In other words, sports have been ‘the privileged space of the legitimate gaze of male upon male (Miller 1990, pg. 82). ” “ Out of the sporting arena, however, the men have continued to eschew signs of masculinity and sexuality. Insofar as clothes articulate masculinity, they display attributes of strength and power rather then male sexual desire and homoeroticism. ” Pg. 192 “Not only have men been reluctant to wear clothes the exude sexuality but they have also been loathe to indulge in other behavior associated with sexual display, including shopping (Pumphrey 1989: 97). Pg. 192 “Scheuring (1989) has explained the way in which the humble pair of jeans was transformed from practical, rural and blue collar work-clothes into a fashion garment synonymous with youth. ” Pg. 194 “ The break came in the early 1950’s when middleclass, white rock singers and film stars (such as Elvis Presely, Eddie Cochran, Gene Vincent, Marlon Brando and James Dean) adopted the Levi Strauss 501 style (with button flies) and black leather jackets to convey a ‘tough, rugged, youth-rebel appearance (Ibid. :227). ” Pg. 194 The new man is a contradictory composite: one who is becoming more self-conscious of what it is to be a man, and one who sees through the farce of masculinity and all the entrappings that accompany it’ (Gentle 1988: 98). ”
Pg. 197 “Male models, too, make eye contact with the viewer, adopt sultry expressions, display their best masculine features, and allow their bodies to be dissected by the camera. Garber has shown that dress code have established the boundries of self through rules concerning status and gender, and the ‘anxieties’ associated with them (Garber 1992: 32). Pg. 203 “Changing conventions of men’s fashion have entailed re-worked attributes of masculinity that have transformed male bodies into objects of gaze, of display and decoration. This radically undercuts the Victorian and post-Victorian idea of masculinity as the display of restraint in a disciplined body. Finkelstein (1991: 134)” Pg. 203 “ At the more extreme end of high fashion, Gaultier has, fro example, used ‘feminine’ fabrics like lace and silk, sexualized leather garments, and experimented with men’s skirts (Gentle 1988: 99). Pg. 200 “Gaultier’s collections have created controversy because they question and undermine definition of masculinity by creating clothes that are effeminate. (Tredre 1992a: 8). ” Pg. 200 A. Bennett, “Fashion”, 2005, culture and everyday Life, London, Sage pp95-116 Fashion and Masculinity- “Men’s appearance has been calculated to enhance their active roles’ (Ibid: 176). ” Fashion and ethnic identity- “Fashion also plays significant role in the articulation of ethnic identity in contemporary everyday settings.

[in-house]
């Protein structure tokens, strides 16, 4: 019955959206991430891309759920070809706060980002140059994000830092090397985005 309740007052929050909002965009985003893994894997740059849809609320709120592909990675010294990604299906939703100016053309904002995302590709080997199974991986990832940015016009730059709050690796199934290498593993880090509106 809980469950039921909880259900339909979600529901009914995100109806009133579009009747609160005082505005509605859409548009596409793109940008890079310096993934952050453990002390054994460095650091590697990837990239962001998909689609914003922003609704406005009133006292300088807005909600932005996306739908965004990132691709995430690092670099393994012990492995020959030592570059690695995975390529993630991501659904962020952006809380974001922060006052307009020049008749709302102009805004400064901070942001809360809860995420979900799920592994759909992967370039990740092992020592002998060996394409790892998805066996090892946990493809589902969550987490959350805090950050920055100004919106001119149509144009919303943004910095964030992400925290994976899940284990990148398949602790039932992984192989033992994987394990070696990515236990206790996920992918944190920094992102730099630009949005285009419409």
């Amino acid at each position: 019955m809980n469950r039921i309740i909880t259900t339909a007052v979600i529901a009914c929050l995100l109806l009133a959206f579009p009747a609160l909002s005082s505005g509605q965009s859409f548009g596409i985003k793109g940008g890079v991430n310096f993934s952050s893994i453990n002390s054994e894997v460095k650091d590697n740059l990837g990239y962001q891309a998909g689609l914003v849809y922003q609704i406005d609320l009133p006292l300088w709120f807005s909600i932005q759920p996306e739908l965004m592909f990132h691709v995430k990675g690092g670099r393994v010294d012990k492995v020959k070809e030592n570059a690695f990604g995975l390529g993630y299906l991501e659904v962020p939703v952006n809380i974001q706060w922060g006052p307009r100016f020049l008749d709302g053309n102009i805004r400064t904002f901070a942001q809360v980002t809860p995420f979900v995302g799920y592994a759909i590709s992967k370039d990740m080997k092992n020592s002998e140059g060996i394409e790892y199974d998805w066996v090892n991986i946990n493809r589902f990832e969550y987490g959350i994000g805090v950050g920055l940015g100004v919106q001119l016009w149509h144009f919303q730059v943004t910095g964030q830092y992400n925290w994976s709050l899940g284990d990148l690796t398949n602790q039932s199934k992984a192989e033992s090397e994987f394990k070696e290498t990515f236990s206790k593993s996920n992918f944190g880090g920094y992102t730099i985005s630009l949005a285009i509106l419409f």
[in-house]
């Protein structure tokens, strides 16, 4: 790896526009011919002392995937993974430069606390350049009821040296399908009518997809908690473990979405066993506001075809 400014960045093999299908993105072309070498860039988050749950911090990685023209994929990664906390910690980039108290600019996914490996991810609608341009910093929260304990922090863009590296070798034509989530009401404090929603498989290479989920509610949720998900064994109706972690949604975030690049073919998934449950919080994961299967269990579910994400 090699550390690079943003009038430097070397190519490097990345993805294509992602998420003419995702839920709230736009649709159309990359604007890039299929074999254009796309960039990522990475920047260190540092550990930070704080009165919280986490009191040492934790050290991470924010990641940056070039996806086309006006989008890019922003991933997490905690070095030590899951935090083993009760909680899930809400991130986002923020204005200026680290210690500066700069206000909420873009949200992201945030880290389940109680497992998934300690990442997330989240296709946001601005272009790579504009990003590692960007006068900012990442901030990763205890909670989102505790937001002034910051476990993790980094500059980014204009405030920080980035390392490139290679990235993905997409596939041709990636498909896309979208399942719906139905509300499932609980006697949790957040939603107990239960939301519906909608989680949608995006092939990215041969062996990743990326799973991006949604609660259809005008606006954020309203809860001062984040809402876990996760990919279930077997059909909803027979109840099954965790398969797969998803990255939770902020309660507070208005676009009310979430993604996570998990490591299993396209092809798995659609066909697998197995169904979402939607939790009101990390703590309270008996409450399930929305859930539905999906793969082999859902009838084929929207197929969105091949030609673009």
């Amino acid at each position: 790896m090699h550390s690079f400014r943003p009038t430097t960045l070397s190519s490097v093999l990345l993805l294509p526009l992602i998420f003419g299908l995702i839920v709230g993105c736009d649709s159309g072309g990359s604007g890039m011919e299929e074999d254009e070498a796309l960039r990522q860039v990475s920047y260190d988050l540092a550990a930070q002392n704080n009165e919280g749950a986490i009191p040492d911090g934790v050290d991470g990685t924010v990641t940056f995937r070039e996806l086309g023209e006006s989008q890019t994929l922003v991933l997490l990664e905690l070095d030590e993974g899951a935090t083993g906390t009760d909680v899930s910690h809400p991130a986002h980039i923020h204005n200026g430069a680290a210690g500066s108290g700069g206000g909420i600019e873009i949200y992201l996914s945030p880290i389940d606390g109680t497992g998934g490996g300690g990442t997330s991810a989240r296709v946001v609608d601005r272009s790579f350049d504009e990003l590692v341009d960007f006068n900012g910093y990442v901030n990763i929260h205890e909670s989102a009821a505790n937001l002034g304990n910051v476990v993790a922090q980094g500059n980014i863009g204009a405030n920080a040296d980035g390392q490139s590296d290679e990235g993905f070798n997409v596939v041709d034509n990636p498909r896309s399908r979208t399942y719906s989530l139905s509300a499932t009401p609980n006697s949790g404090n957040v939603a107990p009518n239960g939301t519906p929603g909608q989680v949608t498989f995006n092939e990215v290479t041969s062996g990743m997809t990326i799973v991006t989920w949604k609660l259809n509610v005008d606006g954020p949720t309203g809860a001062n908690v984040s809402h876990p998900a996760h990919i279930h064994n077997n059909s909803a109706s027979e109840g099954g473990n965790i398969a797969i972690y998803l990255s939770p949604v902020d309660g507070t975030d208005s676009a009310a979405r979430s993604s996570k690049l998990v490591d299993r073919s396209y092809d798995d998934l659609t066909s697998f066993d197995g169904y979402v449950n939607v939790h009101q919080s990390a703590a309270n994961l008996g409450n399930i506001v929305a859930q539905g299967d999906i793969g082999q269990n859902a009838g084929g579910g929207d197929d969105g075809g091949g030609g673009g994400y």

As back notes, ethnic identity, as with other forms of social identity, can no longer be regarded as “real” or “ essential” but is rather a ‘multi-faceted phenomenon which may vary through time and place’ (1993: 128). ” Pg. 113 * most of the time people with other ideas for the norm are not liked by others. * Masculinity stereotypes * Stereotype: a widely held but fixed and oversimplified image or idea of a particular type of person or thing : the stereotype of the woman as the carer | sexual and racial stereotypes.